Another model of toxicology
There is no mention at all about the alternative model of toxicology that focuses on endocrine disruption. This model is put forth by the book "Our Stolen Future". It says that even in very small amounts it can disrupt the bodies normal functioning by mimicking the actions of hormones. This result can affect the development of children resulting in effects that may be hard to trace to the chemicals themselves.

Steve Tuckner
Roseville, MN


Report on 3M's use of PFOA and PFOS
As an engineer who was very close to the fluorochemical issue at 3M, I commend your report for being one of the most factual and unbiased ones I have heard. I am no longer with 3M, partly because the stress I had dealing with the fluorochemical issue and other 3M environmental issues led to personal problems that I could not resolve to 3M's satisfiaction. Nonetheless, the continuing issues around FS's continue to disturb me.

While your report focused on the popular Scotchgard fabric treatment, you didn't thoroughly go into the other uses of the FC chemistry which pobably caused the widespread environmental contamination. PFOA nad PFOS are also components found in 3M's Lightwater Aqueous Film Forming Foam, or AFFF (aka "A triple F"). This chemical was used widely (and still is around) in the foams used in putting out petroleum fires. Notably, thousands of gallons were used to put out the Kuwaiti oil fires in the early 90's. Not only was AFFF the US Navy's chemical of choice for petroleum fires, the largest use of it was in training exercises. Therefore, it is not surprising that it is being found around the world. The Decatur, ALabama plant had a large AFFF testing area that I believe is the subject of a remediation study.

You didn't mention that for many years, the Decatur plant spread sludge from its wastewater treatment plant on 3M owned adjacent farmland as a fertilizer. Fluorochemical production cell "bottoms" which contained PFOA and PFOS were a component of this sludge.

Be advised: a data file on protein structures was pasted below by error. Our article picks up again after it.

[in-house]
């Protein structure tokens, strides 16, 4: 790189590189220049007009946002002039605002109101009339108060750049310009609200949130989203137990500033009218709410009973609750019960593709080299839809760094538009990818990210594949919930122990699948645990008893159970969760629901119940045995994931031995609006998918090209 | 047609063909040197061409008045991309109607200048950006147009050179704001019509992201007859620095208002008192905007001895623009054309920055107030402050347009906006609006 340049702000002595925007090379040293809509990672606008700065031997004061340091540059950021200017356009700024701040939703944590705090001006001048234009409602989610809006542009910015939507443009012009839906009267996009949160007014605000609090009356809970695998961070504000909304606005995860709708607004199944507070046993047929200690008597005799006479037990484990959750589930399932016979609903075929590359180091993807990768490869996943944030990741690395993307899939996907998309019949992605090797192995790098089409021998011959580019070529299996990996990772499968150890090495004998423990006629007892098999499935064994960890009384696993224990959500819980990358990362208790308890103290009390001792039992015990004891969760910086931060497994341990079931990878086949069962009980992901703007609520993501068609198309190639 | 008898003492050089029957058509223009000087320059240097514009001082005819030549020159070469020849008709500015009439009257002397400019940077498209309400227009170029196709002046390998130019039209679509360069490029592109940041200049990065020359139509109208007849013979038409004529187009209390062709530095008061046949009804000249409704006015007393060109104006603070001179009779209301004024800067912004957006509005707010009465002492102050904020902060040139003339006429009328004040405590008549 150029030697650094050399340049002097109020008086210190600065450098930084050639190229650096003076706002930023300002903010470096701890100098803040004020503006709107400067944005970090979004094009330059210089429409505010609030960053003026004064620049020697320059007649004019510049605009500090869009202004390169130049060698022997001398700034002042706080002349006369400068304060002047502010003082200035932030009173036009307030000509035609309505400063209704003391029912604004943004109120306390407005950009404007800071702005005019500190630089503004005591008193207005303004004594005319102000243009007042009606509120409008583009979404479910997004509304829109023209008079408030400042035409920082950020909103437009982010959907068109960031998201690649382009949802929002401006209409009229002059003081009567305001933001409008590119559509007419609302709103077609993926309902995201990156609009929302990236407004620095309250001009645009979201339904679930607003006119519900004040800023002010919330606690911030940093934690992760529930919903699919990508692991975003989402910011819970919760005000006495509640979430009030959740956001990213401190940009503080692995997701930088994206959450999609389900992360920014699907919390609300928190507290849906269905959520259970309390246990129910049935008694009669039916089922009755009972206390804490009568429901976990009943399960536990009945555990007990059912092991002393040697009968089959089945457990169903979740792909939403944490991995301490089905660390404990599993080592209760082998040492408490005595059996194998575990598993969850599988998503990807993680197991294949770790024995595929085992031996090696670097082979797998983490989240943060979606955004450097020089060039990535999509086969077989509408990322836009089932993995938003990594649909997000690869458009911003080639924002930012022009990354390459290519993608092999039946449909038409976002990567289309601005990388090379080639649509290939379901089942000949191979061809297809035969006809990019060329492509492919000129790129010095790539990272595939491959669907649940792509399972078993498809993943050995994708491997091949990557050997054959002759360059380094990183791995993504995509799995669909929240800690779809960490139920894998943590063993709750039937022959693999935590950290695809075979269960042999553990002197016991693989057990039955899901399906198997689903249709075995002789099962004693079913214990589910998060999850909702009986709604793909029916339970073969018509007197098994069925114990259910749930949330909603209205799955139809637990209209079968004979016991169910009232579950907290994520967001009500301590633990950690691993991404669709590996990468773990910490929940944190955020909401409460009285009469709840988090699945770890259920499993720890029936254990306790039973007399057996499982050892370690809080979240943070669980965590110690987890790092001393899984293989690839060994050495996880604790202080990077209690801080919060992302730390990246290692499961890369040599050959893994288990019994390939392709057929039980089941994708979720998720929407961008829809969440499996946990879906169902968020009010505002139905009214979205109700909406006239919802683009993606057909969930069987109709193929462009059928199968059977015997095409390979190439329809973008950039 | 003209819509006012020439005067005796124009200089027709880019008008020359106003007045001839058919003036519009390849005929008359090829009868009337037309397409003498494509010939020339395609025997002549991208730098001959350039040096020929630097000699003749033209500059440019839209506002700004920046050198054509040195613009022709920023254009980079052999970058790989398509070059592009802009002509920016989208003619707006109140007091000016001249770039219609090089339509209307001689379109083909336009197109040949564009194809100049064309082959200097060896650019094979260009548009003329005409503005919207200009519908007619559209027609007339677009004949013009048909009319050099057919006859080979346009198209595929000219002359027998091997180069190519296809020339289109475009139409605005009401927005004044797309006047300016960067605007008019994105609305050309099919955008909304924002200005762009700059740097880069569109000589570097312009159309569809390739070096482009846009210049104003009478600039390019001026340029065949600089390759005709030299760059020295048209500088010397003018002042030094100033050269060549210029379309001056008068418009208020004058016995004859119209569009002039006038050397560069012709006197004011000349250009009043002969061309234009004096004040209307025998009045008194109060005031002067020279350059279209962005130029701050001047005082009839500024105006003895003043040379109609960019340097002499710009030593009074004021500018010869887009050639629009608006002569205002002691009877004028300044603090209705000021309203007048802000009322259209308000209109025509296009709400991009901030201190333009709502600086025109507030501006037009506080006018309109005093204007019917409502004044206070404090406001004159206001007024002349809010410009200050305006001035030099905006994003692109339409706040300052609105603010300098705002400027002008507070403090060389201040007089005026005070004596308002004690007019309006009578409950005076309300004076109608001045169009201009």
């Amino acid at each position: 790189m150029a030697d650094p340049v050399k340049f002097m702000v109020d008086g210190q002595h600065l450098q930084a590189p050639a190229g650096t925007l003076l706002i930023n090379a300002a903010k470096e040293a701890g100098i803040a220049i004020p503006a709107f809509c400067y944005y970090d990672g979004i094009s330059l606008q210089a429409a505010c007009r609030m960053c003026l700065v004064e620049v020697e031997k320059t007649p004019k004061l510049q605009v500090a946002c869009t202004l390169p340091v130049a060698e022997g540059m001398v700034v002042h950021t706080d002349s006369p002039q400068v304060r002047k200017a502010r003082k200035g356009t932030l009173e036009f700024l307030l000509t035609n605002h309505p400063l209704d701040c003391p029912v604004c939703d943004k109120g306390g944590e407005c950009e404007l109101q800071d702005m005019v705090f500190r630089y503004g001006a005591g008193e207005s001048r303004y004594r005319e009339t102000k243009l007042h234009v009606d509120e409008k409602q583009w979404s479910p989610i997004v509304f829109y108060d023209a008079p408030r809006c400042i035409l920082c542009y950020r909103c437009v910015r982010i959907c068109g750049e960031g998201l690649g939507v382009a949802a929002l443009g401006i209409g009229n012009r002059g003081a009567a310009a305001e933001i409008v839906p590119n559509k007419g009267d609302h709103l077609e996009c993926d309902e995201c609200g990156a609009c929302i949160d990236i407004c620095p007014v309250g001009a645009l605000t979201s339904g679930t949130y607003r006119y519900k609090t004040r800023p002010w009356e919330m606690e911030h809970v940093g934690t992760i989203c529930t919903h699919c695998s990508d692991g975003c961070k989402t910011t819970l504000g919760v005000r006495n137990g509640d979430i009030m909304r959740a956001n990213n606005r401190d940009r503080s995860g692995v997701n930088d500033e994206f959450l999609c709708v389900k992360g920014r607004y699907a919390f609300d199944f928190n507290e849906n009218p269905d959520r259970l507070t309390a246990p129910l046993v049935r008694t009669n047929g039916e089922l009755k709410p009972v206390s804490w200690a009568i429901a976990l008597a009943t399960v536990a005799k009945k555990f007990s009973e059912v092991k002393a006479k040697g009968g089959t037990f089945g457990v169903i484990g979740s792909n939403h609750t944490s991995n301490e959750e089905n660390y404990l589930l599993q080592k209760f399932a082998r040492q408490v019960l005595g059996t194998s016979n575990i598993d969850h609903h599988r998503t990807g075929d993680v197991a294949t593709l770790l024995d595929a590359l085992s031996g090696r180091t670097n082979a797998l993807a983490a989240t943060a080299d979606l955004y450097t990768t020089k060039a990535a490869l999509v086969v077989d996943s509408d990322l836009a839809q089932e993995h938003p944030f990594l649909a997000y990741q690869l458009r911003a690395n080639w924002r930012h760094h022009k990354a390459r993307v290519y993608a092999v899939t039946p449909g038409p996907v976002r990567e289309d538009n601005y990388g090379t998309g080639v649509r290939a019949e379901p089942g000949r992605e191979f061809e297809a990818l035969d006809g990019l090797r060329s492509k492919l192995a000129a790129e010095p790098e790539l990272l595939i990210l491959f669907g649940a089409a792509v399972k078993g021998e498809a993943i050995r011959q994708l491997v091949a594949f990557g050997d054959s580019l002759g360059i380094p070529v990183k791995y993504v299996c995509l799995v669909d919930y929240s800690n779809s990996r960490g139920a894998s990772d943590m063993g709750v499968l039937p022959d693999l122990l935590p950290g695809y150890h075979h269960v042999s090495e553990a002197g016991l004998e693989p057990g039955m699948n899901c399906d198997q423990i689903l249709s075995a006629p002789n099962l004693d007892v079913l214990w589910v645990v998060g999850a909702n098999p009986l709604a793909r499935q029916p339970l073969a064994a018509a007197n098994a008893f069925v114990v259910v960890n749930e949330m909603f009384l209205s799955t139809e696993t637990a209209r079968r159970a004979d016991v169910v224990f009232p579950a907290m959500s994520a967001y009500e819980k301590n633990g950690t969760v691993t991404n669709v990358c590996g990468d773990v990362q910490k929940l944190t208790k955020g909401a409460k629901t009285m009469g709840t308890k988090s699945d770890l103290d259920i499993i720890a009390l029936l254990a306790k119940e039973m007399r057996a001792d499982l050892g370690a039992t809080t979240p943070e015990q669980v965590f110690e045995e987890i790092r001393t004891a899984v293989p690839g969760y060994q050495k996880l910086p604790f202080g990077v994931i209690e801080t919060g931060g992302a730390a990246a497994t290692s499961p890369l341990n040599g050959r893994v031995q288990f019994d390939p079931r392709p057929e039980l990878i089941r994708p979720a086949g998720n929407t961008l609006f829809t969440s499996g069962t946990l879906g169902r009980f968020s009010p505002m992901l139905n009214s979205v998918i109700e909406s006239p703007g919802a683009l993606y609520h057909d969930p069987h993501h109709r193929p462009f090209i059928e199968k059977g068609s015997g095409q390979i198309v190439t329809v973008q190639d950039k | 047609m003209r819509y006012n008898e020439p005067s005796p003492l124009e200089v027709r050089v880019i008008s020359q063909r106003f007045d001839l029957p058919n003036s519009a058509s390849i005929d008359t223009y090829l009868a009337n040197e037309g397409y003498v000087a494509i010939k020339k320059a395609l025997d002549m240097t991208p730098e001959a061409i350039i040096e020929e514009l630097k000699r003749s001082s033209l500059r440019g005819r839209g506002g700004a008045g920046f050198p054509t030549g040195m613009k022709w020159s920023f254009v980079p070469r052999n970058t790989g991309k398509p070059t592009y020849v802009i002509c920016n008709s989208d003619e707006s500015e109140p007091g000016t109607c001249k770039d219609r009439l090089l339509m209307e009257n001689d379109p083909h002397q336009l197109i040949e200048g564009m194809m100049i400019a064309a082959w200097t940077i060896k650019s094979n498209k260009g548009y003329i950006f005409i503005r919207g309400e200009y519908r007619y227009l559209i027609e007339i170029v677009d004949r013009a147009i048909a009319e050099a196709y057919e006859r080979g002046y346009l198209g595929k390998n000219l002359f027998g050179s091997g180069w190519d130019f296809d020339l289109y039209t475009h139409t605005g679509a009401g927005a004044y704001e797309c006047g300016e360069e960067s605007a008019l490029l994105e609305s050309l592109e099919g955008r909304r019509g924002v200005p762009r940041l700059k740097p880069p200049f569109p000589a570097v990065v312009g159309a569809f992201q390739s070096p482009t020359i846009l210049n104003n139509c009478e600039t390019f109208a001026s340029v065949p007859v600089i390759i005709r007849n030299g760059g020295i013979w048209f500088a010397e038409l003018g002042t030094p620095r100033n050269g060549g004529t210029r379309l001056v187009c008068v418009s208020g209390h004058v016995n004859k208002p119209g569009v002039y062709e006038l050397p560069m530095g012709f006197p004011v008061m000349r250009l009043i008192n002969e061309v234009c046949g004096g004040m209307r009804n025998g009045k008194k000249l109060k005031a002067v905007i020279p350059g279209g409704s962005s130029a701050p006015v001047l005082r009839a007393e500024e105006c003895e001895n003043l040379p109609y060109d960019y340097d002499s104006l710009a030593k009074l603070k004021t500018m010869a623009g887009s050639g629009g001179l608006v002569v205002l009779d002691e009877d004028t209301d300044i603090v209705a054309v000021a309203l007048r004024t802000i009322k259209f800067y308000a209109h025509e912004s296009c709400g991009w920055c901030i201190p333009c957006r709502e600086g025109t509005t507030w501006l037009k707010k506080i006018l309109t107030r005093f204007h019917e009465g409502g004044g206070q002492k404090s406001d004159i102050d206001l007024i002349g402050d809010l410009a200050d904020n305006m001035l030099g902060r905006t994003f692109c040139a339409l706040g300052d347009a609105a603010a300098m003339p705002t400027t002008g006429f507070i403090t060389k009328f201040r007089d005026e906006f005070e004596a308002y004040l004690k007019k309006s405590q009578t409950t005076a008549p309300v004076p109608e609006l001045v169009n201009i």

Closer to home, you reported correctly that water from the Woodbury landfill site is being used at the 3M Cottage Grove plant. Most of this water does not receive treatment for FC removal and is being discharged to the Mississippi River. Water pumped from beneath the plant iteslf is also contaminated with FC's. Although much of this water is treated through activated carbon filtration columns, a significant portion is not. This water either is used for cooling water and is intentionally not treated, or is used at the 3M incinerator at the site. Only a part of the water used at the incinerator is treated because of design flaws in the carbon treatment system. To my knowledge, this problem has not yet been resolved.

The source of the contamination at the Cottage Grove site continues to be under investigation. The company has been studying ways to treat all water under the plant as a "contingency" plan. This may result in constuction of another carbon filtration system at the site or relocation of the wells to supply water to the site although this latter option still doen't fully address the contamination itself.

Part of the diffuculty in this whole issue is the cost of analyzing water for PFOA and PFOA. It costs $1400 per sample to run the test. Therefore, it is costly to track the source or direction of contamination. While 3M has been doing a fairly responsible job in this, the cost issue does come up when such studies are proposed.

As for the MPCA involvement with the issue, my understanding is that the MPCA was looking at the environmental aspects of the chemistry and the MN Department of Health was supposed to look at the human health effects. This is the proper approach. While the direct human health effects still have yet to be determined, it is prudent to minimize use and human exposure to these substances.

Tom Baltutis
Minneapolis, MN